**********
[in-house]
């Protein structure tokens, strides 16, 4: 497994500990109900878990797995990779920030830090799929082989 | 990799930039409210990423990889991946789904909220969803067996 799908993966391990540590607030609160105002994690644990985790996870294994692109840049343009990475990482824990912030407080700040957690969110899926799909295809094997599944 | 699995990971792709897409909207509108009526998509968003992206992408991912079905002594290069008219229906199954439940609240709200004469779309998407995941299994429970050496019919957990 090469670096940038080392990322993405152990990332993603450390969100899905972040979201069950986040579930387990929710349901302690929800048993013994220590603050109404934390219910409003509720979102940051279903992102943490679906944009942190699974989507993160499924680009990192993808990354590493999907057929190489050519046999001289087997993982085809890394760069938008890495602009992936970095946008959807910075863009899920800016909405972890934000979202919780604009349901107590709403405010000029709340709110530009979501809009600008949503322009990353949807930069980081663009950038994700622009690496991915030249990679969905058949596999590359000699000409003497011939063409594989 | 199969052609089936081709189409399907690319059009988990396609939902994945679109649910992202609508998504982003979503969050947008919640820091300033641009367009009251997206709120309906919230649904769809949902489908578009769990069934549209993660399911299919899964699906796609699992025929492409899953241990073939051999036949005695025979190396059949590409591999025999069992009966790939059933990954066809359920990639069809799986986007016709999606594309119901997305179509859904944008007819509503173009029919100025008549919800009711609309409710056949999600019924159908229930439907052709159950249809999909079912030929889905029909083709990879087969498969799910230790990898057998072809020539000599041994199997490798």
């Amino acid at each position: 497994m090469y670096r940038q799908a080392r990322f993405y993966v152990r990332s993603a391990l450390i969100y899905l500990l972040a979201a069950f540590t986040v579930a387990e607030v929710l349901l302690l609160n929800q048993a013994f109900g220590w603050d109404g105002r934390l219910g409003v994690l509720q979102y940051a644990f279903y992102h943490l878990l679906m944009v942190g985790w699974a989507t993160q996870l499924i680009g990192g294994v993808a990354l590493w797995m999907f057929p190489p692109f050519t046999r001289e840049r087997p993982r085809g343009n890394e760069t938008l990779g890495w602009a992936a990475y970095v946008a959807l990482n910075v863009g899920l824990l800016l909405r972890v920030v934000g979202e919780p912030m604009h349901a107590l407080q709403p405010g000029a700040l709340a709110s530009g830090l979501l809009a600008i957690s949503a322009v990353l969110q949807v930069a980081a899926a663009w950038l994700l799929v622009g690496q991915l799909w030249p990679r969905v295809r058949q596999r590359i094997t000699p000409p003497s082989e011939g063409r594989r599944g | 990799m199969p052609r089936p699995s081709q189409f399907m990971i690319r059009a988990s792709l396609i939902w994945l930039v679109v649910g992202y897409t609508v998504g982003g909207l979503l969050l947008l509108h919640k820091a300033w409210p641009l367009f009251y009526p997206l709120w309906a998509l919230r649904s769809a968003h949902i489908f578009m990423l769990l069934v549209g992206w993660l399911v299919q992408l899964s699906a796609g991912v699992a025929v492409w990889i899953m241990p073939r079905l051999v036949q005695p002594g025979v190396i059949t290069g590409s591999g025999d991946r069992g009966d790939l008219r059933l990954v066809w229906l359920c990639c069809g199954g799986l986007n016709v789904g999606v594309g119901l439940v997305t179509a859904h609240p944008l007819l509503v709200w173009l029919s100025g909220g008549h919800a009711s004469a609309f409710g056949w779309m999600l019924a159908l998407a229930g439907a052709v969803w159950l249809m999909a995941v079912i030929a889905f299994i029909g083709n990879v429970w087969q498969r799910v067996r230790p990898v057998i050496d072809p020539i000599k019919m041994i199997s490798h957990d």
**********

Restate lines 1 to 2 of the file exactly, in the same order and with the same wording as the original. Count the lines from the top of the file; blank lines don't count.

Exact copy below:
[in-house]
């Protein structure tokens, strides 16, 4: 497994500990109900878990797995990779920030830090799929082989 | 990799930039409210990423990889991946789904909220969803067996 799908993966391990540590607030609160105002994690644990985790996870294994692109840049343009990475990482824990912030407080700040957690969110899926799909295809094997599944 | 699995990971792709897409909207509108009526998509968003992206992408991912079905002594290069008219229906199954439940609240709200004469779309998407995941299994429970050496019919957990 090469670096940038080392990322993405152990990332993603450390969100899905972040979201069950986040579930387990929710349901302690929800048993013994220590603050109404934390219910409003509720979102940051279903992102943490679906944009942190699974989507993160499924680009990192993808990354590493999907057929190489050519046999001289087997993982085809890394760069938008890495602009992936970095946008959807910075863009899920800016909405972890934000979202919780604009349901107590709403405010000029709340709110530009979501809009600008949503322009990353949807930069980081663009950038994700622009690496991915030249990679969905058949596999590359000699000409003497011939063409594989 | 199969052609089936081709189409399907690319059009988990396609939902994945679109649910992202609508998504982003979503969050947008919640820091300033641009367009009251997206709120309906919230649904769809949902489908578009769990069934549209993660399911299919899964699906796609699992025929492409899953241990073939051999036949005695025979190396059949590409591999025999069992009966790939059933990954066809359920990639069809799986986007016709999606594309119901997305179509859904944008007819509503173009029919100025008549919800009711609309409710056949999600019924159908229930439907052709159950249809999909079912030929889905029909083709990879087969498969799910230790990898057998072809020539000599041994199997490798």